We are using this command on our 4507s to monitor Power Supply status & Temperature
"snmp-server enable traps envmon fan shutdown supply temperature status"
Hope this helps.
We are basically using it to send traps incase one of the power supply goes down from current dual supply. You can get detail info from this Cisco link
I have tested it by removing power from 1 supply and I got the snmp trap on HP Openview but I have not tested it for tempreture threshold yet.
The switch sends the SNMP ciscoEnvMonTemperatureStatusDescr=Module [no] message as a notification that the temperature that is measured at a given test point is outside the normal range for the test point. The range can be in one of these stages:
The current status range option in the SNMP notification trap specifies in which of these three ranges of temperature the module lies. The check duration option in the SNMP notification trap specifies the time duration for which the temperature of the switch is above the normal range.
If the current status of the temperature at the test point of the module is at the shutdown stage, the switch automatically shuts down the module. The ciscoEnvMonTemperatureStatusDescr = module[no] messages are informational messages.
The suggested workaround to avoid unexpected issues is to ensure that the temperature around the switch is kept within the operational standards that the Module Specifications specify. See the Output of the show environment temperature Command Through the CLI section of this document in order to make this temperature determination. Also, be sure that the internal fans in the switch work normally.
You can configure snmp traps to different levels as stated above and for example, you can use this string: ciscoEnvMonTemperatureStatusDescr=Module [no] , to send and then configure the alerts in rsyslog for example. Never tried though it can be done.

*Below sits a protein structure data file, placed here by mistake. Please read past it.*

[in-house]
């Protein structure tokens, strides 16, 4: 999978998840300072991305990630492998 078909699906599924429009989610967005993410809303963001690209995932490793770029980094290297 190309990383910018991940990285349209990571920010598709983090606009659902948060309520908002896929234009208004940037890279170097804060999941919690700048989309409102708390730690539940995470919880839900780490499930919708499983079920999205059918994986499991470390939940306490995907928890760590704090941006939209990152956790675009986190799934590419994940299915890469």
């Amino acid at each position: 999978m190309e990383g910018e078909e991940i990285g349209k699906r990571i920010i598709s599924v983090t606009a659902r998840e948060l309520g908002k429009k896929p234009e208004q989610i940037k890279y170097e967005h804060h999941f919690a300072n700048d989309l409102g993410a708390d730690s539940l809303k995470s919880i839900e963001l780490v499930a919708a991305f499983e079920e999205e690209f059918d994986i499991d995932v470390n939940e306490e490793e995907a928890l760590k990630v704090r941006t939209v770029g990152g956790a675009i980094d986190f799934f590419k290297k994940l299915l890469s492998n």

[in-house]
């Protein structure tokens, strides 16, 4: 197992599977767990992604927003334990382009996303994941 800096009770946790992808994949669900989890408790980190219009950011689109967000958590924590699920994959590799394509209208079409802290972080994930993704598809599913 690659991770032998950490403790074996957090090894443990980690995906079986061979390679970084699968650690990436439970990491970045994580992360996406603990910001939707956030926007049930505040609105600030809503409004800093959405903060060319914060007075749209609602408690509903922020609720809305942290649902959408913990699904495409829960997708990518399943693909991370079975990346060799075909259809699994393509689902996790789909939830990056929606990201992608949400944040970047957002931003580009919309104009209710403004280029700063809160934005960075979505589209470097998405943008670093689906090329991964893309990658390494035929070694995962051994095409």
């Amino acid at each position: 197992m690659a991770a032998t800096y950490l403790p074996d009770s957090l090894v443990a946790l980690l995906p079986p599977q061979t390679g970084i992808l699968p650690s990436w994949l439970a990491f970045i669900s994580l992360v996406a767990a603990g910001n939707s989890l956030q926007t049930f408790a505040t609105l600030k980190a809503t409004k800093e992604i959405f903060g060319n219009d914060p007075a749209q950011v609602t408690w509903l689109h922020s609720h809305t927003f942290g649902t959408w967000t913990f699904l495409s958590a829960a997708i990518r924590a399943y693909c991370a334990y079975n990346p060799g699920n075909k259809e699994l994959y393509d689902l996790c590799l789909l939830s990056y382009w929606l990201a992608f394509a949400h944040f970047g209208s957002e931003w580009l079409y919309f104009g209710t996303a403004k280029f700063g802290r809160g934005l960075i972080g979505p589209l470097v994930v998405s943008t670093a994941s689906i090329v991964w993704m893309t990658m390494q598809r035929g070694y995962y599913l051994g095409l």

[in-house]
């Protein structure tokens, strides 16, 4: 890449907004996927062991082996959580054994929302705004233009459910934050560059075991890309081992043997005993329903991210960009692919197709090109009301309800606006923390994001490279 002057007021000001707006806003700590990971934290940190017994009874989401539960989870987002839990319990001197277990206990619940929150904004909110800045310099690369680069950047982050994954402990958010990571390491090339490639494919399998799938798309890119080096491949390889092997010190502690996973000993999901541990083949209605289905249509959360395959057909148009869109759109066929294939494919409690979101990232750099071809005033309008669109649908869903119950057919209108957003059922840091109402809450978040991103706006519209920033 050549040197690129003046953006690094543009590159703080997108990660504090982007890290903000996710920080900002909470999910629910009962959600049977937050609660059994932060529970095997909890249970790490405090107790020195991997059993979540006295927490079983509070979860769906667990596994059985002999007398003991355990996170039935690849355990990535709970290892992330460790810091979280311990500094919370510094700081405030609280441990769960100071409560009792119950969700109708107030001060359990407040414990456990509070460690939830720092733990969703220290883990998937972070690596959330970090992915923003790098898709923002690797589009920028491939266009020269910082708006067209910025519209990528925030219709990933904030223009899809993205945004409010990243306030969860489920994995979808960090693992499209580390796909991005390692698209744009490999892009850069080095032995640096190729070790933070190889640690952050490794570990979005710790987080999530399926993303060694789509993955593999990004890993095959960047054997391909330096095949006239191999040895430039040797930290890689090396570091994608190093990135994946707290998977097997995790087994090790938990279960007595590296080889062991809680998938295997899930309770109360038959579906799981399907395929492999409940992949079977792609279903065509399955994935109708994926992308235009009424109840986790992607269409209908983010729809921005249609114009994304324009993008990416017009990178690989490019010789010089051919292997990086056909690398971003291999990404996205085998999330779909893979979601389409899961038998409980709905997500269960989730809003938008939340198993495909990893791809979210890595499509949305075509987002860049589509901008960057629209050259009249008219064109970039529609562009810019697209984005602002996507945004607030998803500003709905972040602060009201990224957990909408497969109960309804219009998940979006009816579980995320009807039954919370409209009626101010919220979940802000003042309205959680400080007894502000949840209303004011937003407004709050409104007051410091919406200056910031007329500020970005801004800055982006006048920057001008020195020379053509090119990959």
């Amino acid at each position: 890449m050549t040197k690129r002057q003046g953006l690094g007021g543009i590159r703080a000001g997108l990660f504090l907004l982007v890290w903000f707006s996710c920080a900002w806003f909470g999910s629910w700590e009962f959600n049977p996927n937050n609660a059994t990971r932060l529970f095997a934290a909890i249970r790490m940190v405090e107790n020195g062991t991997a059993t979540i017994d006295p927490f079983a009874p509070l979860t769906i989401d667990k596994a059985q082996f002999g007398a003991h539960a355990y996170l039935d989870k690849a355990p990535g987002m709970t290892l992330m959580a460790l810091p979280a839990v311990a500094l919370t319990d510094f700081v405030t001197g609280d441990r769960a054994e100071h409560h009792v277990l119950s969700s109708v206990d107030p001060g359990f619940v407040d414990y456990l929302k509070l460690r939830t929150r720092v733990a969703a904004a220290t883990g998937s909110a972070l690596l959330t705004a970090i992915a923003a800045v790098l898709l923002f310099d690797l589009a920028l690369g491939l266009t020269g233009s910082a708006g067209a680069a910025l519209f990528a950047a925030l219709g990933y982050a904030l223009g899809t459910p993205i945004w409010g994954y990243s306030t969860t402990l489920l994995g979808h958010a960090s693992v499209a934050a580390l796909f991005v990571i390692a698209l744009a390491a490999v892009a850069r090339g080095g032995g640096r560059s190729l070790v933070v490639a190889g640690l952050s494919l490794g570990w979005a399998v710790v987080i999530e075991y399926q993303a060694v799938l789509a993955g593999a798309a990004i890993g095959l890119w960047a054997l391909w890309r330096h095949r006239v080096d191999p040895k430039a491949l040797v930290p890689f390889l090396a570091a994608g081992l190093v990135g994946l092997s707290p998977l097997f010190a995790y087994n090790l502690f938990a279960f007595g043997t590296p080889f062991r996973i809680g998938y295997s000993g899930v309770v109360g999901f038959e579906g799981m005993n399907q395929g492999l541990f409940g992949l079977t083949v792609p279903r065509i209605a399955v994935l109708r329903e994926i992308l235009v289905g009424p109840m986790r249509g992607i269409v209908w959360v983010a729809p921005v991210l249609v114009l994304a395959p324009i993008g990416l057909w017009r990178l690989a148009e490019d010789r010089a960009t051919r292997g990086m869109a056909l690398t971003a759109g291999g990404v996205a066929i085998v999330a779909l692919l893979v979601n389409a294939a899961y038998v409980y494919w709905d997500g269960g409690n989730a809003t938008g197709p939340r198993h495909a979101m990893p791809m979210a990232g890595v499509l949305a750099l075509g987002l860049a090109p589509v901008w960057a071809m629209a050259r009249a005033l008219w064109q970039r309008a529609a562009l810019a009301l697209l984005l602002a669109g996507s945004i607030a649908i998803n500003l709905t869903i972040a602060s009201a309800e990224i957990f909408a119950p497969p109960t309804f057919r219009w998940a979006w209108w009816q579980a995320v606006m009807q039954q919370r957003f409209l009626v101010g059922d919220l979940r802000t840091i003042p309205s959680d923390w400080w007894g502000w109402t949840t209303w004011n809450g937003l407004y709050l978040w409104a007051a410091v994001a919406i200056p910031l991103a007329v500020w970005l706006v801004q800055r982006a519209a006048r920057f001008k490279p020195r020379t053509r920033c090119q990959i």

On the pages Nuno sent, I guess the outputs that show a big "C" after the numbers could mean "hundreds of degrees Fahrenheit", but my bet is that it means Celcius. :-)
Interesting, yeah those look like thresholds, but when I type the show command it doesn't show that information, this is what mine looks like:
6500#show environment temperature
VTT 1 outlet temperature: 32C
VTT 2 outlet temperature: 28C
VTT 3 outlet temperature: 28C
module 1 outlet temperature: 26C
module 1 inlet temperature: 27C
module 1 device-1 temperature: 25C
module 1 device-2 temperature: 30C
module 2 outlet temperature: 28C
module 2 inlet temperature: 26C
module 3 outlet temperature: 28C
module 3 inlet temperature: 26C
module 4 outlet temperature: 28C
module 4 inlet temperature: 26C
module 5 outlet temperature: 28C
module 5 inlet temperature: 27C
module 6 outlet temperature: 40C
module 6 inlet temperature: 26C
module 6 device-1 temperature: 31C
module 6 device-2 temperature: 33C
module 6 asic-1 temperature: 59C
module 6 asic-3 temperature: 44C
module 6 asic-4 temperature: 54C
module 6 RP outlet temperature: 30C
module 6 RP inlet temperature: 30C
module 6 EARL outlet temperature: 33C
module 6 EARL inlet temperature: 27C
What configuration did you need to do on the 6500, and what did you have to configure on CACTI?
We use Cacti as one of our backup tools here, also... good open source tool...